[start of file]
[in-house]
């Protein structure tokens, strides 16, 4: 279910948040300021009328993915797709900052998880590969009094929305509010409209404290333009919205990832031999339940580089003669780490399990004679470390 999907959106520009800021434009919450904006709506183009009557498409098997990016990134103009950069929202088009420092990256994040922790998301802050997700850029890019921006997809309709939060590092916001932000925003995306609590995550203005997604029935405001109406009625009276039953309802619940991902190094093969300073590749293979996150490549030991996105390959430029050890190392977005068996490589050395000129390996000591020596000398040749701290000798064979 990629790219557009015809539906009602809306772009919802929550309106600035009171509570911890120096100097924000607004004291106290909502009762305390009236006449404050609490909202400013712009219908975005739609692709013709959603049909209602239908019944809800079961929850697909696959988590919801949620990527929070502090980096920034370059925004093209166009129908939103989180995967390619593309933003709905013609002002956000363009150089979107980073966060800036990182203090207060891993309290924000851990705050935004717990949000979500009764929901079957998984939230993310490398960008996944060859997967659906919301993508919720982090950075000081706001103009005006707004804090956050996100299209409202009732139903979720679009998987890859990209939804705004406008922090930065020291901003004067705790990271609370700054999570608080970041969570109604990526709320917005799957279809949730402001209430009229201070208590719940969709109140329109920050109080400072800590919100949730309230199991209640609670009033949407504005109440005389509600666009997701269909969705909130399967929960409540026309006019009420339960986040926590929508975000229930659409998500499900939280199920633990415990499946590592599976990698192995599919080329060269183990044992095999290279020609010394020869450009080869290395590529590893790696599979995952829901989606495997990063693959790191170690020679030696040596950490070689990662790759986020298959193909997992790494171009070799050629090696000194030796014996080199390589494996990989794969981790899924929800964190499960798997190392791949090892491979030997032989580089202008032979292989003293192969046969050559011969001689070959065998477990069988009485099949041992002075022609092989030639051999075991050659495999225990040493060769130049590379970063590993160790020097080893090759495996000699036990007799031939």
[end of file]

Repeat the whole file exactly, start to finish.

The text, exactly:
[in-house]
């Protein structure tokens, strides 16, 4: 279910948040300021009328993915797709900052998880590969009094929305509010409209404290333009919205990832031999339940580089003669780490399990004679470390 999907959106520009800021434009919450904006709506183009009557498409098997990016990134103009950069929202088009420092990256994040922790998301802050997700850029890019921006997809309709939060590092916001932000925003995306609590995550203005997604029935405001109406009625009276039953309802619940991902190094093969300073590749293979996150490549030991996105390959430029050890190392977005068996490589050395000129390996000591020596000398040749701290000798064979 990629790219557009015809539906009602809306772009919802929550309106600035009171509570911890120096100097924000607004004291106290909502009762305390009236006449404050609490909202400013712009219908975005739609692709013709959603049909209602239908019944809800079961929850697909696959988590919801949620990527929070502090980096920034370059925004093209166009129908939103989180995967390619593309933003709905013609002002956000363009150089979107980073966060800036990182203090207060891993309290924000851990705050935004717990949000979500009764929901079957998984939230993310490398960008996944060859997967659906919301993508919720982090950075000081706001103009005006707004804090956050996100299209409202009732139903979720679009998987890859990209939804705004406008922090930065020291901003004067705790990271609370700054999570608080970041969570109604990526709320917005799957279809949730402001209430009229201070208590719940969709109140329109920050109080400072800590919100949730309230199991209640609670009033949407504005109440005389509600666009997701269909969705909130399967929960409540026309006019009420339960986040926590929508975000229930659409998500499900939280199920633990415990499946590592599976990698192995599919080329060269183990044992095999290279020609010394020869450009080869290395590529590893790696599979995952829901989606495997990063693959790191170690020679030696040596950490070689990662790759986020298959193909997992790494171009070799050629090696000194030796014996080199390589494996990989794969981790899924929800964190499960798997190392791949090892491979030997032989580089202008032979292989003293192969046969050559011969001689070959065998477990069988009485099949041992002075022609092989030639051999075991050659495999225990040493060769130049590379970063590993160790020097080893090759495996000699036990007799031939």